Story & Photos by Taylor Richmond
UW News Lab

Around 2,000 science fiction and fantasy fans gathered for the 46th Norwescon in SeaTac last week at the DoubleTree by Hilton Hotel.

Known as the premier science fiction and fantasy convention for the Pacific Northwest, the four-day celebration of literature, art, costuming, fiction, and science brought back lifelong aficionados and raised key issues affecting their work.

Elizabeth McKinney’s first Norwescon was in 1998, and this year marked her 20th time attending. She has a familial connection to the convention; her parents met at Norwescon, and years later, her sister took her first steps at the same hotel. “They were letting her crawl up the staircase,” she said, “and then when she got up to the first landing, she decided she’d had enough of crawling.” Her parents’ astonished exclamations, “Did she just take her first steps at a convention?” highlight the significance of Norwescon in her family’s history.

As a Norwescon veteran, McKinney proudly displayed her collection of ribbons that attendees could obtain by participating in different events, visiting booths, or volunteering. At that point, she had 42 ribbons in total.

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Norwescon Chair SunnyJim Morgan told The SeaTac Blog that the lifelong experiences keep the community committed to the annual event.

“These conventions are a bunch of nerds getting together throwing the party they want to go to,” she said. “It kind of morphs and changes with the community, but it really sticks with that community.”

An estimated 500 hours of content were available during the four-day event.

“Our programming is really the bulk of what we’re offering members,” she said. “That’s the difference between a Norwescon and a Comicon. Comicon is a lot of stuff to buy with a little bit of programming. We’re a little stuff to buy and a lot of programming.” This year’s variety of programming included an early morning game of laser tag using vintage Star Wars equipment, a midnight showing of The Rocky Horror Picture Show, board game competitions, themed charades and hundreds of panels.

Morgan attributes the people as the main reason the convention has been able to go on for so long.
Particularly important are the nearly 200 volunteers who help the convention run in some capacity. In fact, Norwescon is one of the largest entirely volunteer-run regional conventions in the United States. Even the leadership team is made up of volunteers. “None of the staff get paid at all,” joked Morgan. “We get a really screaming deal on our memberships.”

Also important are the vendors looking to sell their creations.

Nina Himes was there selling jewelry and other artwork. She is a full-time tattoo artist and only attends one to two conventions as a vendor. She prefers smaller conventions like Norwescon. “It’s way more personable,” she said, comparing it to some of the larger conventions she’s been to.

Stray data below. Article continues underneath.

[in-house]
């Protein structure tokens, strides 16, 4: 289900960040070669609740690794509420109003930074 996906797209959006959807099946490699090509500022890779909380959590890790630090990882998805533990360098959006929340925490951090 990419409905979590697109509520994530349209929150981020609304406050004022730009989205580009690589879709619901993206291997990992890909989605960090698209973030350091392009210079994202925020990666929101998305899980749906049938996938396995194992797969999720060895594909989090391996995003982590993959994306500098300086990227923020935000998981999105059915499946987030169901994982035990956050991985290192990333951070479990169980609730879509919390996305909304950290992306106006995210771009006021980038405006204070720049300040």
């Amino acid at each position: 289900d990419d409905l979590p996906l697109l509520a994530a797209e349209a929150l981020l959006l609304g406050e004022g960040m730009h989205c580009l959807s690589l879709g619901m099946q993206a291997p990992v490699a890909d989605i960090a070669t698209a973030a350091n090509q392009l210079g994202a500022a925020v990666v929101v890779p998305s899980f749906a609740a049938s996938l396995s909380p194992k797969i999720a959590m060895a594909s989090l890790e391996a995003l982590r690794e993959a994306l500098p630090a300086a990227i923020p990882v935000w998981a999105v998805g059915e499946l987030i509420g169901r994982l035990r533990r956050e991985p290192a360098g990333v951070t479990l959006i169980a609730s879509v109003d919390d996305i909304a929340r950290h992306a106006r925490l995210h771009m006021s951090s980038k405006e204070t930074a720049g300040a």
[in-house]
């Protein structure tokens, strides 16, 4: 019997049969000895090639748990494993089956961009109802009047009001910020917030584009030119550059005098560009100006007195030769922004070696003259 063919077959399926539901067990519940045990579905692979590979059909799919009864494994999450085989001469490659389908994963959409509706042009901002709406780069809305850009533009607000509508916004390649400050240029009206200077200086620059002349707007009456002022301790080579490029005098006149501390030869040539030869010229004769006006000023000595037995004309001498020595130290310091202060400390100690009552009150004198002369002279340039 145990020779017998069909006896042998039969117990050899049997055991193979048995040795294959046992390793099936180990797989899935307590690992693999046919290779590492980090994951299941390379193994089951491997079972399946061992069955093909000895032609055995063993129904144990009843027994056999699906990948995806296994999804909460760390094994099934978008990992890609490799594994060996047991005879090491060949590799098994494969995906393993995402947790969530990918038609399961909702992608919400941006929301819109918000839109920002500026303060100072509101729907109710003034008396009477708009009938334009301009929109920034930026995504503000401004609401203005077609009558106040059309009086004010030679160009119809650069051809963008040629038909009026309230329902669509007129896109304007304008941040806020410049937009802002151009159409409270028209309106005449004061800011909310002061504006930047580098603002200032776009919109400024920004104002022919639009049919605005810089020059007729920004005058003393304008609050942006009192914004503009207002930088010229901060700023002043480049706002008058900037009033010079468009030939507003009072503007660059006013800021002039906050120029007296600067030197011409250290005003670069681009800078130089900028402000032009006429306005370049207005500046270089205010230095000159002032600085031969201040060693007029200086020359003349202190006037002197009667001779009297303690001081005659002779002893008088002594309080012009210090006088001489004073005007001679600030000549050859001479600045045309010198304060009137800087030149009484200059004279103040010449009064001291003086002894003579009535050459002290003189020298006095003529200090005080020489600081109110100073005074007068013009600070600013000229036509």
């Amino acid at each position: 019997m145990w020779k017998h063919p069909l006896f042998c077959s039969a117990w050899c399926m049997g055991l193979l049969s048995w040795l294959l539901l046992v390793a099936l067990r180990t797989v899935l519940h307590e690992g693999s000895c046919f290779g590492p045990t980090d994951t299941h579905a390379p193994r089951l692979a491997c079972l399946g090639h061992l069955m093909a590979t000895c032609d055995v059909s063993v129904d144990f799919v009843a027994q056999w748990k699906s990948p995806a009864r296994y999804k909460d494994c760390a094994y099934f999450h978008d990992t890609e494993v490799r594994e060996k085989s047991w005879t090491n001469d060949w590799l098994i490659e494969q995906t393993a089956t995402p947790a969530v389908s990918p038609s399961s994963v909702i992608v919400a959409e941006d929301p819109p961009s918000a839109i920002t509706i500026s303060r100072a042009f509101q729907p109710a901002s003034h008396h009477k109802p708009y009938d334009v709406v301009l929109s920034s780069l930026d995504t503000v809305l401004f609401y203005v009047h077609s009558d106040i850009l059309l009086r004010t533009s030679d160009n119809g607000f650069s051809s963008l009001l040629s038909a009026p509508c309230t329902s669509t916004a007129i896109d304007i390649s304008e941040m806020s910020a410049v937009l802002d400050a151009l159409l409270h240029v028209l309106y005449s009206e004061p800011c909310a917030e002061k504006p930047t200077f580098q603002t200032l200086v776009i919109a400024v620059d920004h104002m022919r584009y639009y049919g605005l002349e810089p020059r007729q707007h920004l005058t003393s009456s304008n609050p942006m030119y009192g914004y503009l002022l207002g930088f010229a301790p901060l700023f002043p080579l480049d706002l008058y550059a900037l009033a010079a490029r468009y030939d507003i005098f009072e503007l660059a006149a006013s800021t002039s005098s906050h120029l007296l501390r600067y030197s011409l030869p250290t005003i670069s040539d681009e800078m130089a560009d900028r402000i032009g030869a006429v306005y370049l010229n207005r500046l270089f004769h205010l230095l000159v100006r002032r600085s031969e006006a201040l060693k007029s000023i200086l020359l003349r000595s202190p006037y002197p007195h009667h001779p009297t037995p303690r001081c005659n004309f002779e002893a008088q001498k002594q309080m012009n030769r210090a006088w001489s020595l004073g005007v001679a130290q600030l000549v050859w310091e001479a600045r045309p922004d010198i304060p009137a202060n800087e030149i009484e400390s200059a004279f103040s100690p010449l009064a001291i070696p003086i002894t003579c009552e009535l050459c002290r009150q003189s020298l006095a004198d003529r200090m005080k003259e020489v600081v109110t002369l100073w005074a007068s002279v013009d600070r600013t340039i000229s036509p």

Jesikah Sundin is a full-time writer who relies on conventions to make her living. She plans on attending a total of seven conventions this year, including Norwescon. “I matched a quarter of my yearly Amazon sales at Emerald City Comic Con this year,” she said and mentioned how Norwescon was slower but still important. She was meeting a lot of first-time buyers and potential new fans compared to larger conventions where she mostly interacts with people who already follow her.

Another local author, Kate Alice Marshall, was this year’s special guest of honor. Norwescon was one of the first conventions she attended but had not been back in many years. “I had forgotten just how fun it can be,” she said in a written statement. “It was a huge honor to be the Special Guest, and to be alongside such brilliant and accomplished folks.”

Attendees returning after long gaps away were common this year. Morgan believes this is still a side effect of the coronavirus pandemic. “A lot of people I think are looking for that community-based event,” she said. “A lot of people coming out of the pandemic they’ve been isolated, they’ve been very lonely and this is the kind of event where you’re with your people.”

Panels ranged from fandom meetups to discussions about crafting equipment; from neurodivergence representation in literature to women in the business of STEM.

One throughline throughout the weekend was discussions on artificial intelligence and art in the digital age.

“I just don’t think about it,” said Charles Vess, illustrator and this year’s artist guest of honor. “Maybe I’m at a spot where I’m far enough along to where I don’t have to worry about it.”

Most artists worry about software applications that use machine learning, a process of compiling human-created works to better predict an outcome. For example, by continuously predicting what word will come next, these applications can create realistic text.

Applications can also create images utilizing the techniques of different visual artists through machine learning. “I know that there’s vast troves of my work in various AI things that whatever’s learning to do whatever with,” said Vess during his mainstage interview. “But there’s nothing I can do about it except to get angry and life’s too short to be angry.”

The next Norwescon will be returning to the SeaTac DoubleTree on April 17-20, 2025.

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Taylor Richmond is a senior at the University of Washington majoring in Journalism and Public Interest Communication. He’s particularly interested in telling stories about the people who work and play in the nerd community. You can find him online @BTayOkay.

University of Washington’s News Lab (COM 362) gives advanced Journalism and Public Interest Communication students an opportunity to build a dynamic clip portfolio by working with client news outlets and other organizations in the greater Seattle area.